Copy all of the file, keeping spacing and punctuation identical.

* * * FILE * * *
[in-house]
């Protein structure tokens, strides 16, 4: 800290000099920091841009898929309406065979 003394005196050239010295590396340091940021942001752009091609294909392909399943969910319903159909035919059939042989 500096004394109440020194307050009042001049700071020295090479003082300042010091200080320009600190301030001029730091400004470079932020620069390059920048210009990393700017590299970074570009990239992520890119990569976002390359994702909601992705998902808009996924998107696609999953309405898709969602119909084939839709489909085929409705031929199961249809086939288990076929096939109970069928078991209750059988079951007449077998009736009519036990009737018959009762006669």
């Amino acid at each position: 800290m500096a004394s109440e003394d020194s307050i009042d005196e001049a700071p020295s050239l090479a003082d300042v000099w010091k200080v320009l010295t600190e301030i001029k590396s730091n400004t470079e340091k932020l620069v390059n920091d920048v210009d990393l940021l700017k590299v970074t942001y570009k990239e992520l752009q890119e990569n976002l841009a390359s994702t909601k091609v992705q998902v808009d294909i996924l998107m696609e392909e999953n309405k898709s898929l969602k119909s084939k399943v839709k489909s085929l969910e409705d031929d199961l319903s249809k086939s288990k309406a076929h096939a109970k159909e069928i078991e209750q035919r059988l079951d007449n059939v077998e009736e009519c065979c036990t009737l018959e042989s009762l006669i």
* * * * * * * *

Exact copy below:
[in-house]
């Protein structure tokens, strides 16, 4: 800290000099920091841009898929309406065979 003394005196050239010295590396340091940021942001752009091609294909392909399943969910319903159909035919059939042989 500096004394109440020194307050009042001049700071020295090479003082300042010091200080320009600190301030001029730091400004470079932020620069390059920048210009990393700017590299970074570009990239992520890119990569976002390359994702909601992705998902808009996924998107696609999953309405898709969602119909084939839709489909085929409705031929199961249809086939288990076929096939109970069928078991209750059988079951007449077998009736009519036990009737018959009762006669």
């Amino acid at each position: 800290m500096a004394s109440e003394d020194s307050i009042d005196e001049a700071p020295s050239l090479a003082d300042v000099w010091k200080v320009l010295t600190e301030i001029k590396s730091n400004t470079e340091k932020l620069v390059n920091d920048v210009d990393l940021l700017k590299v970074t942001y570009k990239e992520l752009q890119e990569n976002l841009a390359s994702t909601k091609v992705q998902v808009d294909i996924l998107m696609e392909e999953n309405k898709s898929l969602k119909s084939k399943v839709k489909s085929l969910e409705d031929d199961l319903s249809k086939s288990k309406a076929h096939a109970k159909e069928i078991e209750q035919r059988l079951d007449n059939v077998e009736e009519c065979c036990t009737l018959e042989s009762l006669i």